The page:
Nos dawch pawb, a diolch am ddarllen y blog. Good night everyone and God bless.

Monday, 27 September 2010

Frankie Giammonta and the medicine drop-offs that could save lives

I caught an earlier than expected Amtrak train from Newark Airport, New Jersey to New Haven Connecticut yesterday (26th) where the 1st stage of my Winston Churchill Memorial Trust Fellowship begins today when I meet up for lunch with Cheryle Pacapelli, Director of Operations to the Connecticut Community of addiction Recovery (CCAR) and Curtis Kolodney, CCAR Recovery Housing Manager.

Since 1998, CCAR has been organizing the recovery community to do two things: to put a face on recovery and to provide recovery support services. In order to achieve these two goals CCAR run the following programmes: Telephone Recovery Support; Recovery Housing Project; Volunteer Management; Recovery Orientated Employment; Recovery community Centres; Recovery Coach Academy; Recovery Training Series and Advocacy.

I hope to look at their Addiction Recovery Housing Project whereby Recovery House owners are invited to participate in the Recovery Housing Coalition of Connecticut which, evidence suggests, elevates recovery outcomes. I’ll be fascinated to learn how the Recovery Housing Coalition of Connecticut has ‘become a group of very passionate owners who want to ensure the quality of recovery houses in CT’.

I’m also interested in learning how their Recovery Community Centres serve a clubhouse function in terms of recovery fellowship, but also how they offer a much wider spectrum of recovery support services than would be available in a typical AA clubhouse, and how they serve as an organizing place for recovery advocacy activities.

But more of these matters on another day and in a future blog.

Whilst travelling yesterday I read an interesting article in the New York Times, which cost me $5 and the environment a whole forest-full of trees, I’d say. It described an initiative in Worcester, Massachusetts whereby residents were offered a drug amnesty and invited to empty homes of legal but dangerous drugs that the authorities say are driving addiction and crime around the country.

According to the NY Times reporter, some of the people who showed up did not want to identify themselves or discuss what brought them out, silently dumping their pills into boxes provided by the Drug Enforcement Administration and hurrying off. Others said they were dropping off drugs that had belonged to relatives who were now dead, or elderly people who had let medicines pile up in their homes for too long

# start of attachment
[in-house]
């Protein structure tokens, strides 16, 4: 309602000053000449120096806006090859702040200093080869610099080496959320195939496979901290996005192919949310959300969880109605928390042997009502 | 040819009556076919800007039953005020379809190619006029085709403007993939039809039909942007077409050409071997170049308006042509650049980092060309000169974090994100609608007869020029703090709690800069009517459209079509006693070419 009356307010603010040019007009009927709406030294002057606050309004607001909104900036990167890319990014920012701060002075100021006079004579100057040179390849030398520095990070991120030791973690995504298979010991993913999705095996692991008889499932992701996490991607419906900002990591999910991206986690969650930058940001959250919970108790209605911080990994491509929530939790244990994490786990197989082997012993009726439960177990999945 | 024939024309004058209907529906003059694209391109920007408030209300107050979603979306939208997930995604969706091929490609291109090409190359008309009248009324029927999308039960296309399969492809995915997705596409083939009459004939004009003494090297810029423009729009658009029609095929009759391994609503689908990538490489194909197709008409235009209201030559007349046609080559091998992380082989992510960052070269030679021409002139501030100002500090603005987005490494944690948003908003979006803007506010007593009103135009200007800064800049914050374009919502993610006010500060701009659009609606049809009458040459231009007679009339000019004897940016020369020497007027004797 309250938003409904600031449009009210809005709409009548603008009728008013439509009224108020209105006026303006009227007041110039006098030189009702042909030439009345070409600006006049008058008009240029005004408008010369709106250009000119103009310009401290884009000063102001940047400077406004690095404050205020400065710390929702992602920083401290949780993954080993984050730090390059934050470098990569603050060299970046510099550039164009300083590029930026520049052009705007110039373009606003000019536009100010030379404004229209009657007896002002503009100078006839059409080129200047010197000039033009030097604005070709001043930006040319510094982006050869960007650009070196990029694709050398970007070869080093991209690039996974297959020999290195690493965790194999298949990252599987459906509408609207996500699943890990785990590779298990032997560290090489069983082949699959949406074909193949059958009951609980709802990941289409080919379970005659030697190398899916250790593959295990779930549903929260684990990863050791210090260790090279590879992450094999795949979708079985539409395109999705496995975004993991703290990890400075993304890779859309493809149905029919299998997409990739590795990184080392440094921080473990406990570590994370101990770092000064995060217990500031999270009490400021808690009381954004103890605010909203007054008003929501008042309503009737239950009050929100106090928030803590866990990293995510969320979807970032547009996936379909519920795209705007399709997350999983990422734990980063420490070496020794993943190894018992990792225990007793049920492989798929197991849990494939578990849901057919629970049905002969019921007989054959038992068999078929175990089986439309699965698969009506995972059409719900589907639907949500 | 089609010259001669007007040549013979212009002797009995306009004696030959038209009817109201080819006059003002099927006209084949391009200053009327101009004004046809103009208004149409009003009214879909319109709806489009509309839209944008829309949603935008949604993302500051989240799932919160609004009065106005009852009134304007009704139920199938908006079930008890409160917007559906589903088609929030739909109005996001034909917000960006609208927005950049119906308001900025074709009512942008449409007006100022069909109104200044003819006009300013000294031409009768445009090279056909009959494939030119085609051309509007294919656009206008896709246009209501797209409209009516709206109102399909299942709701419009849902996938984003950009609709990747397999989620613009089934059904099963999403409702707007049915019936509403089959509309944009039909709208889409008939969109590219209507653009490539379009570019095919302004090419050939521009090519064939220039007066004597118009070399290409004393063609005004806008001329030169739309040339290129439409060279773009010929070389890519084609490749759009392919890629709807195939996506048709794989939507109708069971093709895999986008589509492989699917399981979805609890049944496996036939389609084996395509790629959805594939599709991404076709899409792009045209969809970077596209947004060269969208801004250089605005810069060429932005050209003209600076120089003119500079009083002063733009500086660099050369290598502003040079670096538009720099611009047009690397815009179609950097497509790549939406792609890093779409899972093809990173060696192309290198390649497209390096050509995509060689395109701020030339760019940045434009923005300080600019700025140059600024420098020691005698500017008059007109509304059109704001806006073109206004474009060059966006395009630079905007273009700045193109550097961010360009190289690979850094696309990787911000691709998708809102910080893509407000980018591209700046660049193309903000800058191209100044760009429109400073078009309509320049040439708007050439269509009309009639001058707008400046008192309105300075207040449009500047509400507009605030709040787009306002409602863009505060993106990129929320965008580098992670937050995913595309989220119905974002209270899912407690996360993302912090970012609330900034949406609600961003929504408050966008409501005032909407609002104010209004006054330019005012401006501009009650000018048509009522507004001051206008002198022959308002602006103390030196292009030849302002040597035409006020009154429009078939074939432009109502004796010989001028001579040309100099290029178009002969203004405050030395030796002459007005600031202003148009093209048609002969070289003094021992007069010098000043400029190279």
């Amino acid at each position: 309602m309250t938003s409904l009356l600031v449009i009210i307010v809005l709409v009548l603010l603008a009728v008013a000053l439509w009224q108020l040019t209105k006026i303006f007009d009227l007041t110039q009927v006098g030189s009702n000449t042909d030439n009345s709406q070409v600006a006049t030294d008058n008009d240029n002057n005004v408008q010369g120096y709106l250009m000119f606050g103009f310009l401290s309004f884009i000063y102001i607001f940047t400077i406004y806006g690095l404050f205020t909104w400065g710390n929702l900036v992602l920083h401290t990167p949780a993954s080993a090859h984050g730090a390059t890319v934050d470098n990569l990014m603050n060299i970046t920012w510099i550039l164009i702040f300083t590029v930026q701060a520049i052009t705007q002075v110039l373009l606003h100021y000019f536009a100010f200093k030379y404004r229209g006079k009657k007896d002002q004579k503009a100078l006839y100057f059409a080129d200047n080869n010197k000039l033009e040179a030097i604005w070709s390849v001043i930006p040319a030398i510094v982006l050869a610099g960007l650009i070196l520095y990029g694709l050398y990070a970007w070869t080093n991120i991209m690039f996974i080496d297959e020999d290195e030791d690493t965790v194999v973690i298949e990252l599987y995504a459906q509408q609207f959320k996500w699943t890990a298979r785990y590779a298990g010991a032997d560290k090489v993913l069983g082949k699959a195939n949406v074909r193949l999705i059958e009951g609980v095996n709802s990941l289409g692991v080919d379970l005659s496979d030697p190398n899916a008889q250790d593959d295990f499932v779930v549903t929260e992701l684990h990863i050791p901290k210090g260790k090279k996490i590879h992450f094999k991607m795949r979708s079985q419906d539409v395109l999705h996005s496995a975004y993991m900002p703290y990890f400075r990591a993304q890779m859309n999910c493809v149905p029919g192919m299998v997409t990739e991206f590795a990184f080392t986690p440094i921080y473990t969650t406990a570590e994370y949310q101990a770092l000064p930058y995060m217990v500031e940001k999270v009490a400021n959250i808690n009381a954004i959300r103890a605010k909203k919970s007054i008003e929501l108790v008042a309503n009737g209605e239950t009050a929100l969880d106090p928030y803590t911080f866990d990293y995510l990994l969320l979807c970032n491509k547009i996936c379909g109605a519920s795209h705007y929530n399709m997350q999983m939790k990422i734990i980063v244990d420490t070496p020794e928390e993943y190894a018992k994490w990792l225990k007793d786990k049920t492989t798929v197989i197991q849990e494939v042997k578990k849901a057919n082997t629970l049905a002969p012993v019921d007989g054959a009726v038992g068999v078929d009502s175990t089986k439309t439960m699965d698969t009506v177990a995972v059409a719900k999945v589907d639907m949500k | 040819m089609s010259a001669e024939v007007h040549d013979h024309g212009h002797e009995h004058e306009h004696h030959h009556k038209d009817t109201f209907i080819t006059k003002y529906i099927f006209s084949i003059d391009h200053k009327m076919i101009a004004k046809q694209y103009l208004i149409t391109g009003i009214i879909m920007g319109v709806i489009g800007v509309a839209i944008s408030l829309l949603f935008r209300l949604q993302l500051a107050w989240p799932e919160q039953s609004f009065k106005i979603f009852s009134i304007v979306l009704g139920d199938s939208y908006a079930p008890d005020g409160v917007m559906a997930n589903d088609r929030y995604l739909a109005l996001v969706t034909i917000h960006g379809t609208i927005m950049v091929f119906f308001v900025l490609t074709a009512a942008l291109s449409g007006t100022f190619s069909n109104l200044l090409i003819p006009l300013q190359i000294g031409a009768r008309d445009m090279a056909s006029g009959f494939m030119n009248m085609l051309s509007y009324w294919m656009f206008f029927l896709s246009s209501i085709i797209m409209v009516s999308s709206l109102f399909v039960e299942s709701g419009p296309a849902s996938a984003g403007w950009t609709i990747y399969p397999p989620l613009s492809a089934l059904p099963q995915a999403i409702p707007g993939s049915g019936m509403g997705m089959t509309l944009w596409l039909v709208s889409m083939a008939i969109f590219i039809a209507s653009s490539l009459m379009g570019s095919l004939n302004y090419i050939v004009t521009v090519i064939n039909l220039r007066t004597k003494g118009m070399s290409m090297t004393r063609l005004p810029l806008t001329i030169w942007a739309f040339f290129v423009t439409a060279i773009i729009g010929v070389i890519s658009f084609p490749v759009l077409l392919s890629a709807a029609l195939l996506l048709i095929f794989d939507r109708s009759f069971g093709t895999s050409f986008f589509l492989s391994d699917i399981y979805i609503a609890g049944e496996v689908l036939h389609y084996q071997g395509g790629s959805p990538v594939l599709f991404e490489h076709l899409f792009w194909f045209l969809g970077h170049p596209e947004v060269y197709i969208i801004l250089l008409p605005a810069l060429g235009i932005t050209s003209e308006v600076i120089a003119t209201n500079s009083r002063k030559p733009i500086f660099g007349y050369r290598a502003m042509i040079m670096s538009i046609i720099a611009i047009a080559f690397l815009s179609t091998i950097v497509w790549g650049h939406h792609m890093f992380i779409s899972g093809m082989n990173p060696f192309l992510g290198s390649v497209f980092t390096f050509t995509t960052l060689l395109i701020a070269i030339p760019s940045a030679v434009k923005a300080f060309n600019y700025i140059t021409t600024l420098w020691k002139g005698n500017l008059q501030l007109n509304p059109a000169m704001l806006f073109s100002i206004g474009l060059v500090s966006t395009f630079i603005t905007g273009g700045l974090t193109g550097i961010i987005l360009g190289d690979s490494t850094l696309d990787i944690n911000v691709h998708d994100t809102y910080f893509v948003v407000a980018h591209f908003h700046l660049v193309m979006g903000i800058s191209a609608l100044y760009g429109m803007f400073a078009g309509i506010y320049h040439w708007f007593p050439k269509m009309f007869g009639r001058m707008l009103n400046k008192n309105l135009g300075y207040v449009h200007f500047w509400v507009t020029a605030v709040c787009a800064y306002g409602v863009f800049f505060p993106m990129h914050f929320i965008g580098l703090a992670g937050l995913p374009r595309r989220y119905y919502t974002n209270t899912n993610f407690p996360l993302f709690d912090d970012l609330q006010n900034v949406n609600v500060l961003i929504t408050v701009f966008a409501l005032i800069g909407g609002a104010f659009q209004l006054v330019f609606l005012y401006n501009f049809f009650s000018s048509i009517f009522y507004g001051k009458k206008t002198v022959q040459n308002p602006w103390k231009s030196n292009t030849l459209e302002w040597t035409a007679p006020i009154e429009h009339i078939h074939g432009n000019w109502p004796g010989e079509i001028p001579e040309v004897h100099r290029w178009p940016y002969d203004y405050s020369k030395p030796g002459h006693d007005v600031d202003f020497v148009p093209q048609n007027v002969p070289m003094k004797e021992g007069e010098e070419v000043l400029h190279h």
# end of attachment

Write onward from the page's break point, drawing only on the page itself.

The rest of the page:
This is an initiative that could so easily be replicated in Wales and throughout the wider U.K. and at little cost. In my book, No Room to Live, (see or!) I describe how, when I was younger, I became a friend of the elderly in my village. This was when I was 12 or 13 years old and already psychologically addicted to my mother’s strong sleeping pills. I’d visit these old women late at night and, while they’d be out the back preparing tea and biscuits for “the kind minister’s son”, I’d be frantically rummaging through their cupboards looking for any drugs I could get my hands on.

During this period, I swallowed all kinds of pills – for high blood pressure, low blood pressure, water retention, kidney, bladder, bowel problems, etc – and suffered all kinds of side effects!

I don’t think many youngsters today begin their journey to oblivion and misery by doing what I did. But I’m sure that some of them at least begin experimenting with drugs by stealing them from their own parents’ medicine cabinets. Providing drop-offs, similar to the ones in Worcester, Massachusetts, could be an effective and long overdue way of clearing out all medicine cabinets in Wales and beyond. And who knows, an initiative of this kind might even end up saving lives.

On the train, I got chatting to Frankie Giammonta, a 17 years old New Yorker who was travelling up to Boston where she’s a High School pupil at a public school there. Frankie plays for the Boston Shamrocks, a women’s ice hockey team, so her place of education kind of followed her chosen sport. Next year she hopes to major in Physical Education at one of the many U.K. universities who specialise in her subject.

Frankie’s dad, a fire-fighter, was killed in the 9/11 terrorist atrocity, and most of Frankie’s spare time is taken up with helping others whose lives are or have been affected by terrorism acts. Frankie herself refused all counselling offers of help at the time. She hated that “formal” relationship which sometimes exists between therapist and client. She hated also the language used and the therapist’s inability to empathise properly. “Nobody could possibly comprehend what we went through” she said. “So why pretend they could?”